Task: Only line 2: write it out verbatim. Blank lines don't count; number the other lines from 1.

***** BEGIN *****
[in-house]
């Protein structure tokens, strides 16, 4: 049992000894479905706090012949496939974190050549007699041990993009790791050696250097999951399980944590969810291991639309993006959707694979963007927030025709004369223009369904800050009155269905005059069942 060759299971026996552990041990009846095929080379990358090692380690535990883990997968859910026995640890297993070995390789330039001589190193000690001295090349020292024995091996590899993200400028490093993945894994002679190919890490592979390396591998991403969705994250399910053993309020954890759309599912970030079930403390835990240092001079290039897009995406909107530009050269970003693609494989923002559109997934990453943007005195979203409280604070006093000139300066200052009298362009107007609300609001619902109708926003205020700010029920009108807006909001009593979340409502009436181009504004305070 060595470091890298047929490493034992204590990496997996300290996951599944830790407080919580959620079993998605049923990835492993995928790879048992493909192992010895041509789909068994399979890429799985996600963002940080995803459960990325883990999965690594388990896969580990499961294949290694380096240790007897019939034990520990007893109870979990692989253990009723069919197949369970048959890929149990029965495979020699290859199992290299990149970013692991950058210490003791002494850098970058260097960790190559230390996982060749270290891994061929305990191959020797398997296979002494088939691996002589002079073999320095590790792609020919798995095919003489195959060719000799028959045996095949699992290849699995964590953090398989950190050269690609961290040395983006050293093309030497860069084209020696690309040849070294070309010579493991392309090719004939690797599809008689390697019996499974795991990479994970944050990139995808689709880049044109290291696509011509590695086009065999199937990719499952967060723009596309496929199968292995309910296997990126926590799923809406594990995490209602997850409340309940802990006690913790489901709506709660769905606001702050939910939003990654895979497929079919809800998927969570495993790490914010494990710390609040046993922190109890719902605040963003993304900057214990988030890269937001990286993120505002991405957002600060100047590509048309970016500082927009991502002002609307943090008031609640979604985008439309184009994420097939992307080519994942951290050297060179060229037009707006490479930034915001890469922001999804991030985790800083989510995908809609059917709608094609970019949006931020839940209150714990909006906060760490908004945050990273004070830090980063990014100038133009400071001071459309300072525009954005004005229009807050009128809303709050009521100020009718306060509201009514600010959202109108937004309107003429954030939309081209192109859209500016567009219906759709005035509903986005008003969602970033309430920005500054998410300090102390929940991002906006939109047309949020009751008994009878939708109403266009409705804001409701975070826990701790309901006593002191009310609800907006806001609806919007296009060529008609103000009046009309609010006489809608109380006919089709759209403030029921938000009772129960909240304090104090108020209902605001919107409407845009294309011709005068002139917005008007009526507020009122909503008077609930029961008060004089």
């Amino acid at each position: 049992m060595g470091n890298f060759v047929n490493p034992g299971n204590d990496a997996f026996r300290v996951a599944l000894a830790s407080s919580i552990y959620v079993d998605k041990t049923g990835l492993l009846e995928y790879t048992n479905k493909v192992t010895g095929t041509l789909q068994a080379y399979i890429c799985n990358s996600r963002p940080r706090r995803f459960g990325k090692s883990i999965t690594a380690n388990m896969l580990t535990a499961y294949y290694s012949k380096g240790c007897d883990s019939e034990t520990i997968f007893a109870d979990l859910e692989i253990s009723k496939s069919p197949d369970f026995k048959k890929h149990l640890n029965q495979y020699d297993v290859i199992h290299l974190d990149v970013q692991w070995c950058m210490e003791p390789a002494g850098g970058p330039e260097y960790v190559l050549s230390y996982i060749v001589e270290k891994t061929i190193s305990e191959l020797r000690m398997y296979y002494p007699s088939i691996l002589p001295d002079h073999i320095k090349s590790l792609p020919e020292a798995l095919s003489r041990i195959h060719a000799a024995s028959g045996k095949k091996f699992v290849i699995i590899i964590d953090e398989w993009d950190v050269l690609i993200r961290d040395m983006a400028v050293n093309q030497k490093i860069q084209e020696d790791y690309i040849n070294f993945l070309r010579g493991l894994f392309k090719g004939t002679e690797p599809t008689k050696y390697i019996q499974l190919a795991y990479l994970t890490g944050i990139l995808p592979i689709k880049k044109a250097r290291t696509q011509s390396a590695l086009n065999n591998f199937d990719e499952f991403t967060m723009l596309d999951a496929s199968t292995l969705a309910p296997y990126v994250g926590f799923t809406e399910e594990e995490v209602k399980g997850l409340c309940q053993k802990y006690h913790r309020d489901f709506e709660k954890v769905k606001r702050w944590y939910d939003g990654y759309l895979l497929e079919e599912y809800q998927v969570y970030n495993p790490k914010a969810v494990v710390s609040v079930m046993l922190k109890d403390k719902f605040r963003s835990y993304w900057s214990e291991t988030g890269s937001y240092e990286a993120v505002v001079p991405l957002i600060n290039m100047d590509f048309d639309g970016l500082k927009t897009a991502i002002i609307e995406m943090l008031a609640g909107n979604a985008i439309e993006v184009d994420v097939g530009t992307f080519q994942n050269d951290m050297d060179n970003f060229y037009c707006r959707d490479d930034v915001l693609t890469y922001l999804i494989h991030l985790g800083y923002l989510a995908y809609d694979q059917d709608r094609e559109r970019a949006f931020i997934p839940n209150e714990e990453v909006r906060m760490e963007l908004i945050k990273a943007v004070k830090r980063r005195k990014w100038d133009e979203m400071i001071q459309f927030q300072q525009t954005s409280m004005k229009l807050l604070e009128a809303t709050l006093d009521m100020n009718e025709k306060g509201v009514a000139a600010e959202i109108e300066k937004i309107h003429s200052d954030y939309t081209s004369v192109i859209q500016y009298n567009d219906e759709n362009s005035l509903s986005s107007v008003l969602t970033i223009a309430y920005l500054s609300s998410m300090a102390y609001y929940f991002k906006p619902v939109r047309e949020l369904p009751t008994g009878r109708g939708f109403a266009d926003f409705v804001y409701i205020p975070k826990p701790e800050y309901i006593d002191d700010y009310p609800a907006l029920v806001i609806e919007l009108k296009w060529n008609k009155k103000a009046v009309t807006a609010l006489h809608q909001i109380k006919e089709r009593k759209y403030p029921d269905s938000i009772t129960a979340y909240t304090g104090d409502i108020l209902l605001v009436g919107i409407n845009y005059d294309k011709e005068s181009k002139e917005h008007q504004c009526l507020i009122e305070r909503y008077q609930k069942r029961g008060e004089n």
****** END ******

């Protein structure tokens, strides 16, 4: 049992000894479905706090012949496939974190050549007699041990993009790791050696250097999951399980944590969810291991639309993006959707694979963007927030025709004369223009369904800050009155269905005059069942 060759299971026996552990041990009846095929080379990358090692380690535990883990997968859910026995640890297993070995390789330039001589190193000690001295090349020292024995091996590899993200400028490093993945894994002679190919890490592979390396591998991403969705994250399910053993309020954890759309599912970030079930403390835990240092001079290039897009995406909107530009050269970003693609494989923002559109997934990453943007005195979203409280604070006093000139300066200052009298362009107007609300609001619902109708926003205020700010029920009108807006909001009593979340409502009436181009504004305070 060595470091890298047929490493034992204590990496997996300290996951599944830790407080919580959620079993998605049923990835492993995928790879048992493909192992010895041509789909068994399979890429799985996600963002940080995803459960990325883990999965690594388990896969580990499961294949290694380096240790007897019939034990520990007893109870979990692989253990009723069919197949369970048959890929149990029965495979020699290859199992290299990149970013692991950058210490003791002494850098970058260097960790190559230390996982060749270290891994061929305990191959020797398997296979002494088939691996002589002079073999320095590790792609020919798995095919003489195959060719000799028959045996095949699992290849699995964590953090398989950190050269690609961290040395983006050293093309030497860069084209020696690309040849070294070309010579493991392309090719004939690797599809008689390697019996499974795991990479994970944050990139995808689709880049044109290291696509011509590695086009065999199937990719499952967060723009596309496929199968292995309910296997990126926590799923809406594990995490209602997850409340309940802990006690913790489901709506709660769905606001702050939910939003990654895979497929079919809800998927969570495993790490914010494990710390609040046993922190109890719902605040963003993304900057214990988030890269937001990286993120505002991405957002600060100047590509048309970016500082927009991502002002609307943090008031609640979604985008439309184009994420097939992307080519994942951290050297060179060229037009707006490479930034915001890469922001999804991030985790800083989510995908809609059917709608094609970019949006931020839940209150714990909006906060760490908004945050990273004070830090980063990014100038133009400071001071459309300072525009954005004005229009807050009128809303709050009521100020009718306060509201009514600010959202109108937004309107003429954030939309081209192109859209500016567009219906759709005035509903986005008003969602970033309430920005500054998410300090102390929940991002906006939109047309949020009751008994009878939708109403266009409705804001409701975070826990701790309901006593002191009310609800907006806001609806919007296009060529008609103000009046009309609010006489809608109380006919089709759209403030029921938000009772129960909240304090104090108020209902605001919107409407845009294309011709005068002139917005008007009526507020009122909503008077609930029961008060004089």